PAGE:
When I started to write my third novel, Finding Pegasus, I was looking for some specific plot points — I wanted a strong woman as at least one of the protagonists, and I wanted her to be a techie, and involved in the plot I had already partially designed, at least mentally. That plot was:… Continue reading How I Found Pegasus
Peter Steiner’s The Good Cop is a pitch-perfect aria in the chaotic opera that was Weimar. It illustrates the corruption of the politicians and police, the violence of the extremist freikorps ruffians, and the general fear and loathing that led to Hitler. In recent years, Steiner has burnished his reputation as author of the Louis… Continue reading Review: The Good Cop, by Peter Steiner. The chaos of Weimar
Highly recommended for Francophiles and WWII history buffs 5/5 Anyone who has followed the tragedy of the German occupation has heard of the young bicycle couriers who fearlessly bluffed their way past checkpoints while carrying secret messages for the Resistance. The girls, especially, brought flirtation and coquetry to bear on the Occupation soldiers who… Continue reading Review: SUDDEN COURAGE. The youth of France take on the Nazi occupiers during World War II.
Once a month, Adrian Leeds holds a two-hour book presentation and social gathering upstairs at a café near her home in the Marais, in Paris. I went this week because I wanted to hear Timothy J. Smith talk about his new novel The Fourth Courier. I liked what I heard and plan to read the book. Another… Continue reading Full House for Adrian Leeds’s Après-Midi book presentation
Five stars – beautifully written, imaginative, a delight to read This book will appeal to three kinds of readers: those who admire good writing, those who love baseball and want to see more of it from the inside, and fans of Neil Gaiman. Arthur Hittner’s two novels, as well as his multiple non-fiction books, encompass… Continue reading Review: Four-Finger Singer and his Late Wife, Kate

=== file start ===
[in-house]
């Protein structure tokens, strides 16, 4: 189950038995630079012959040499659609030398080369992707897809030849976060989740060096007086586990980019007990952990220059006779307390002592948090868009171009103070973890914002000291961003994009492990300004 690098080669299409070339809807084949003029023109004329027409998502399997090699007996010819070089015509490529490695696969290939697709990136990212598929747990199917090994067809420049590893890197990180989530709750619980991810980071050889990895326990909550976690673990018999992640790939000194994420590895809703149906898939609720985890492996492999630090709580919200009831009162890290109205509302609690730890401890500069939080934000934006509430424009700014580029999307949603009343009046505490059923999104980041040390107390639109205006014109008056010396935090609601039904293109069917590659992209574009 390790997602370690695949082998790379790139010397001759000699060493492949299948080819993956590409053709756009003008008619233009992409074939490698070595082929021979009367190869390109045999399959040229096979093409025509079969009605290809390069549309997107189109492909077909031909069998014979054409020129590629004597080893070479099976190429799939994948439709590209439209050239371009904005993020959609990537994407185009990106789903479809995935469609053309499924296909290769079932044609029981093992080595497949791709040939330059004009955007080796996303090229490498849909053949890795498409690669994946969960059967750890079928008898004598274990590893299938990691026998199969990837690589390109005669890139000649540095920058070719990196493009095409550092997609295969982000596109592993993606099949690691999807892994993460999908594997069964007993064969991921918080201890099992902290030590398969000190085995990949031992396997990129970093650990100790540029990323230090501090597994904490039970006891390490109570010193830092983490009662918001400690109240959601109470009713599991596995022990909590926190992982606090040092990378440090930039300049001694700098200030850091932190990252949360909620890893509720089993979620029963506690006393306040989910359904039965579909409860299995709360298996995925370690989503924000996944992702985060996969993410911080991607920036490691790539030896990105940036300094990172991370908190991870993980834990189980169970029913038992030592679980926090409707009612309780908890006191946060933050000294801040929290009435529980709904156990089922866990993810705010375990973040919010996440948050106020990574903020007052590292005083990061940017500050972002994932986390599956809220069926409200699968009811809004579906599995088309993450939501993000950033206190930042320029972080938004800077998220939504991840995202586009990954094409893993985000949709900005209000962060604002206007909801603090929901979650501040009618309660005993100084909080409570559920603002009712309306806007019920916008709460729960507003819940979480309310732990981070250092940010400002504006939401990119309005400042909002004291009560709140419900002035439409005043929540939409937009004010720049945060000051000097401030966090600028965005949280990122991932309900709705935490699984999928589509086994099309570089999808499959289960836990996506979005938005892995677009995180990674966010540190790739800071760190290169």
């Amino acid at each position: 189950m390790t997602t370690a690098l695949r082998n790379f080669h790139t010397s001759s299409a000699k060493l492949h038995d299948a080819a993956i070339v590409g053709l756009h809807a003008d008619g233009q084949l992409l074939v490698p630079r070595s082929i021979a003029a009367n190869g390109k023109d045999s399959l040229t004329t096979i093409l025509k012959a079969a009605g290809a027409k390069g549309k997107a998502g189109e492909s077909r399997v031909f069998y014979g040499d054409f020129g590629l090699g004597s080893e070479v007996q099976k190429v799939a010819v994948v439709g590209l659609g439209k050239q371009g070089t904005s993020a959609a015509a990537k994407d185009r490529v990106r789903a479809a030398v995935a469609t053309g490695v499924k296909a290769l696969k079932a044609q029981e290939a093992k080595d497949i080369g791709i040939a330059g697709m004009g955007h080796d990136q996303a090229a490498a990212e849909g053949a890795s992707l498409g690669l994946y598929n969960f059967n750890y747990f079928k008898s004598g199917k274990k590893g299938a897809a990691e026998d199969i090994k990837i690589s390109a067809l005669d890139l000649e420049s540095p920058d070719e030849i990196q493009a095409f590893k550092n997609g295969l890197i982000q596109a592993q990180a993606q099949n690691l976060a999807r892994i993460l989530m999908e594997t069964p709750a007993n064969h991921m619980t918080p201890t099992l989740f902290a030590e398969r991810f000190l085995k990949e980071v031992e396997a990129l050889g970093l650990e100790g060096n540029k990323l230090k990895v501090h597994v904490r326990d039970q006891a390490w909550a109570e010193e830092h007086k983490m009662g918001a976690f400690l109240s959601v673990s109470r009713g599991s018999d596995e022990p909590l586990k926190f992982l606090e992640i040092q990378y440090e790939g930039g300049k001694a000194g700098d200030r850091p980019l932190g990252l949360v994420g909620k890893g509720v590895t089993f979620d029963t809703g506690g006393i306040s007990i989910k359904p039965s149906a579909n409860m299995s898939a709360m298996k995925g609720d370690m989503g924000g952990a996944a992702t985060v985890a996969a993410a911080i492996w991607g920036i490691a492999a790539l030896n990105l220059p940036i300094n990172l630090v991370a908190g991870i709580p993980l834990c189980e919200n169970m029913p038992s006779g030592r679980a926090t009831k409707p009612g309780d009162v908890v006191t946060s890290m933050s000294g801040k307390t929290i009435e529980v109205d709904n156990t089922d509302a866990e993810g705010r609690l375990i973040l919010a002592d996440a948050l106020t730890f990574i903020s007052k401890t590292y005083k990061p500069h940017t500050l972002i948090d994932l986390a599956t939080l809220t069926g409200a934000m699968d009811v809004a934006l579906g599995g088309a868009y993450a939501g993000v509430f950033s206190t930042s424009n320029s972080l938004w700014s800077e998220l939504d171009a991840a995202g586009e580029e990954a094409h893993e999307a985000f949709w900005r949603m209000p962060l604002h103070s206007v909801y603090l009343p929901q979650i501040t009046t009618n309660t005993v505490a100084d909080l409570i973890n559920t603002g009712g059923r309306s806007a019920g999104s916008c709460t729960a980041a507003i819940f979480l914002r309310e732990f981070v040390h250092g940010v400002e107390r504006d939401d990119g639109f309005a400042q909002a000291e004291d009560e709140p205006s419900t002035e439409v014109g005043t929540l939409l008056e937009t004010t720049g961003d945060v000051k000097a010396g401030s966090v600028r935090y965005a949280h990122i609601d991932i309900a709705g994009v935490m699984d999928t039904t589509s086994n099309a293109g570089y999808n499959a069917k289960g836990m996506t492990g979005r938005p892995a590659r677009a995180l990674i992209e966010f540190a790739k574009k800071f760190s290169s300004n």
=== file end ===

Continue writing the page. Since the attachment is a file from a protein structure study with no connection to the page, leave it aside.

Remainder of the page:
Anyone who has lived in a small town may have seen Carverville, Downie’s fictional Cannery Row, which is now an economic desert whose salmon fishery and lumber industries were sacrificed to clearcutting and environmental plunder.
Updated Nov. 20, 2018, with these new books: ON TYRANNY: Twenty Lessons from the Twentieth Century, by Timothy Snyder (non-fiction) FLY BY NIGHT (Jammer Davis Thriller Book 2), by Ward Larsen (thriller) THE FIFTH RISK, by Michael Lewis (non-fiction) If you’d like to suggest a book for review, use the “Contact Me” link in the… Continue reading 30-SECOND BOOK REVIEWS
My most indelible memory of the holiday we Americans call Veterans Day happened 46 years ago when Jan and I passed through Checkpoint Charlie into East Berlin. We were journalists in Frankfurt at the time but had business in Berlin and decided to take in the sights on Saturday, Nov. 11, 1972. This was eleven… Continue reading Veterans Day 1972 at Checkpoint Charlie
For the last few months I’ve been casting about for some way to answer the question I’ve heard from a dozen or so readers of the Eddie Grant Series, “Where did the idea for Treasure of Saint-Lazare come from?” I put off creating this post until Finding Pegasus was published, but now that it’s selling well I thought… Continue reading The Story Behind Treasure of Saint-Lazare
THE PARIS MÉTRO map changed countless times since the first line opened in 1900. The current version, highly stylized, has been around so long it seems like the new normal, but its days are limited — the métro authority is about to introduce a new edition. If you’re a tenderfoot trying to go from Point… Continue reading The Paris Métro Map Gets a New Look